Do DuPont As Agriculture Soars
Stock stands out for affordability, earnings.
Four hundred empty acres that used to be my farm
I grew up like me daddy did, my grandpa cleared this land
When I was five I walked the fence while grandpa held my hand"
- Rain On The Scarecrow, John Mellencamp
I was fortunate enough to hear John Mellencamp perform at a very small venue a number of years ago. Tonight Billy Joel will present John Mellencamp for induction into the Rock and Roll Hall of Fame at the Waldorf Astoria. Rain On The Scarecrow was released in 1985, and things weren't great for the small farmer at the time.
Oh my, how things have changed.
Without question one of the great secular growth stories over the last 18 months has been agriculture. For illustration, we need only look at the explosive stock moves in companies like Deere & Co. (DE), up about 155%, Monsanto (MON), up about 145% since August of 2006, and Potash (POT), up about 400% over the same period of time.
Although on a valuation basis I can still make a compelling argument for each of these stocks, the parabolic moves higher may be enough to scare off grizzled veterans. But if we accept the fact that the agriculture story is still very much alive, what's the trade?
E.I. du Pont de Nemours & Company (DD), from here on referred to simply as DuPont, is worth a look. According to the company's website, "In 1802, DuPont was primarily an explosives company. One hundred years ago their focus turned to chemicals, materials and energy." These days, when many people think of DuPont, they think of Corian and Kevlar. But there's been something of a seismic shift at the company.
On February 20th, DuPont reaffirmed its outlook for first quarter and fiscal 2008. The company went on to say its "agriculture and nutrition segment is on track to deliver double-digit earnings growth in 2008 by increasing North American corn trait penetration to 90% from 75% in 2007." But it's not just about corn. DuPont enjoys strong positions in animal health solutions, crop protection, seeds and inoculants and vegetation management. To that end, more than 20% of their revenues are now derived either directly or indirectly from agriculture.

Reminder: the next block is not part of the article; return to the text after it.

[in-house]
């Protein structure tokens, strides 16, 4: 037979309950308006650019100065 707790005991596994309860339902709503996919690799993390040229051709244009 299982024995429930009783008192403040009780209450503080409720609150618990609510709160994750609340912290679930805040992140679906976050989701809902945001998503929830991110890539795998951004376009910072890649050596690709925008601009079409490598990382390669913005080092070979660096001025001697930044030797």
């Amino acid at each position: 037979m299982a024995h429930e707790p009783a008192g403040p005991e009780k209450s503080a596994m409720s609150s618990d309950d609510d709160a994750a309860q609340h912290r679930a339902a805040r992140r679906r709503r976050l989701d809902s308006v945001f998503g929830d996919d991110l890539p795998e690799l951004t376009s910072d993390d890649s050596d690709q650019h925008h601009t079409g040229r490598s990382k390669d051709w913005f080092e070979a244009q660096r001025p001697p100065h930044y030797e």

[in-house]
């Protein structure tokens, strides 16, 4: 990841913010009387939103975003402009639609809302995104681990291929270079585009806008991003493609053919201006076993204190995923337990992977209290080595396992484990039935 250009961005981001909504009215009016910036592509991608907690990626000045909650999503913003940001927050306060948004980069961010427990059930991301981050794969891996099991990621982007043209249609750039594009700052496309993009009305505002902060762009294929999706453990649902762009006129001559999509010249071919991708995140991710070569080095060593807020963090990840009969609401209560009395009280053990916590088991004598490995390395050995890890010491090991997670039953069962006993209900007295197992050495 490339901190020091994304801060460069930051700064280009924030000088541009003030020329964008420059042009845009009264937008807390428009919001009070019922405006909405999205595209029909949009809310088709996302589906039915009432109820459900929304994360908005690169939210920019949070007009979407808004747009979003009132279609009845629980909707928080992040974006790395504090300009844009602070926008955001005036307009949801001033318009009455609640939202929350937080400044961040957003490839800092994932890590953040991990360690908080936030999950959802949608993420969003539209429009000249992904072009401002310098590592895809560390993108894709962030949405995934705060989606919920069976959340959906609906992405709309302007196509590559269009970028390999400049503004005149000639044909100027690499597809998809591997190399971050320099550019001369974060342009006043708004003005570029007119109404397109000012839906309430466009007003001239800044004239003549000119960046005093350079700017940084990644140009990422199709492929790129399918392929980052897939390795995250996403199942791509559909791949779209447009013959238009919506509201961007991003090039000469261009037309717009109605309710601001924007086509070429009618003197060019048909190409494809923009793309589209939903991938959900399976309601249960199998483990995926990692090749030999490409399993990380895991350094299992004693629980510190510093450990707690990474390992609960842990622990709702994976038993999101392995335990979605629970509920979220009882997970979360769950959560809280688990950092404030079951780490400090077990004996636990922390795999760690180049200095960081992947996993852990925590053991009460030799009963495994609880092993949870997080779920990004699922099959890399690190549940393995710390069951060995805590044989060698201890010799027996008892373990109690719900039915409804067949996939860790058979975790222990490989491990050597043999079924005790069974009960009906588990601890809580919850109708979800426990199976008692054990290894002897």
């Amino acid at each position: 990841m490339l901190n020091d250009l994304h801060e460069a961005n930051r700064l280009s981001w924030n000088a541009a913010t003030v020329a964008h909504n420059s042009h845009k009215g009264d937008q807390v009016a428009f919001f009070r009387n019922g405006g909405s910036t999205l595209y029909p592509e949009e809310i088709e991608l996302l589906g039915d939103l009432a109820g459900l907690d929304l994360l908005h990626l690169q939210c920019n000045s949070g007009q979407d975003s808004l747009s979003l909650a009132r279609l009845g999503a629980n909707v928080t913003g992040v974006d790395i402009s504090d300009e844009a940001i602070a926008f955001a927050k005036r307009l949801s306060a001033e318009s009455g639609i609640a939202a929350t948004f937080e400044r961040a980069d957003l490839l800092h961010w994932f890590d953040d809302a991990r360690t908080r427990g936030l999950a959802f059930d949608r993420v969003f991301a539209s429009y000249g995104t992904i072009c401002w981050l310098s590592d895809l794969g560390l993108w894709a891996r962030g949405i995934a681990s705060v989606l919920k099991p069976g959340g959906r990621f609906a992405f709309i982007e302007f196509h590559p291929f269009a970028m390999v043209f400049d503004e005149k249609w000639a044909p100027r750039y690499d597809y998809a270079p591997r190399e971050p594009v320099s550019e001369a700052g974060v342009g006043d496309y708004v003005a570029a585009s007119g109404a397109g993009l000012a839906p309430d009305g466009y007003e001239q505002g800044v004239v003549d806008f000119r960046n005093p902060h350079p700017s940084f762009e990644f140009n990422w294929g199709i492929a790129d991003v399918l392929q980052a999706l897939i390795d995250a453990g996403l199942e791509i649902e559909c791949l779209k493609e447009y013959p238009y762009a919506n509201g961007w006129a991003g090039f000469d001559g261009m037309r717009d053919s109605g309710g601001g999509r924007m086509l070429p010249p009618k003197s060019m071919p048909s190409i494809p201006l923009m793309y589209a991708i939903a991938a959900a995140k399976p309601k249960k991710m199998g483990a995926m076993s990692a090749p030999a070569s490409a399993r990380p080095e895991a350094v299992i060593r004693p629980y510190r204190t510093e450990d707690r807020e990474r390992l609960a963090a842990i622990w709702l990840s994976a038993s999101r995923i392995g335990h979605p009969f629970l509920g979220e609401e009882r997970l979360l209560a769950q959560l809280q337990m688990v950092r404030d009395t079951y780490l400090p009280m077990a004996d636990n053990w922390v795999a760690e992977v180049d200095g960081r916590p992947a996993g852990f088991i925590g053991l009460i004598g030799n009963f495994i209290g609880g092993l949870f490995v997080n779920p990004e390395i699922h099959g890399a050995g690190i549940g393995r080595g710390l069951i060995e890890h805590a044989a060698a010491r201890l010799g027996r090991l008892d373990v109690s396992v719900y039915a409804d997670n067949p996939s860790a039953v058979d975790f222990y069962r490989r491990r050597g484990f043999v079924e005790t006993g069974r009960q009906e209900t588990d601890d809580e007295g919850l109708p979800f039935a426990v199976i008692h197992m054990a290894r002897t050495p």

At 14.00 times trailing and 12.50 times forward earnings, DuPont is much cheaper than the pure agriculture plays of Potash, which currently trades around 46 times trailing and 19 times forward earnings, and Monsanto, which trades at 51 times trailing and 30.50 times forward earnings.
I bring the distinction to light because I still believe we're early in the cycle of DuPont's growth in the agriculture space. Although it will never enjoy the hefty multiple awarded to leaders like Potash and Monsanto, there's still tremendous room for multiple expansion.
Obviously, entry points are everything, and more so in the current environment. Since trading as low as $42.50 in mid- to late January, DuPont has seen a nice bounce of close to 10%. The $47.50 level on the upside has proved to be resistance as recently as February 27th and December 10th before that. I think we could potentially see DuPont trade back down to $44.50 or so, and I think that would provide a fantastic entry point. For those who are a bit more aggressive, starting to build a position at current levels may be a reasonable idea.
On March 4th, DuPont was initiated at outperform (along with Monsanto, interestingly enough) at Credit Suisse with a price target of $57. I don't think we go straight up from here, but a close above $48 may signal a breakout. It's also important to mention that DuPont pays a tidy dividend of 3.5%.
I love the way their product mix has changed with the times over the years. It's my contention that DuPont provides us with a great -- and relatively cheap -- way to play the still-robust agriculture industry.
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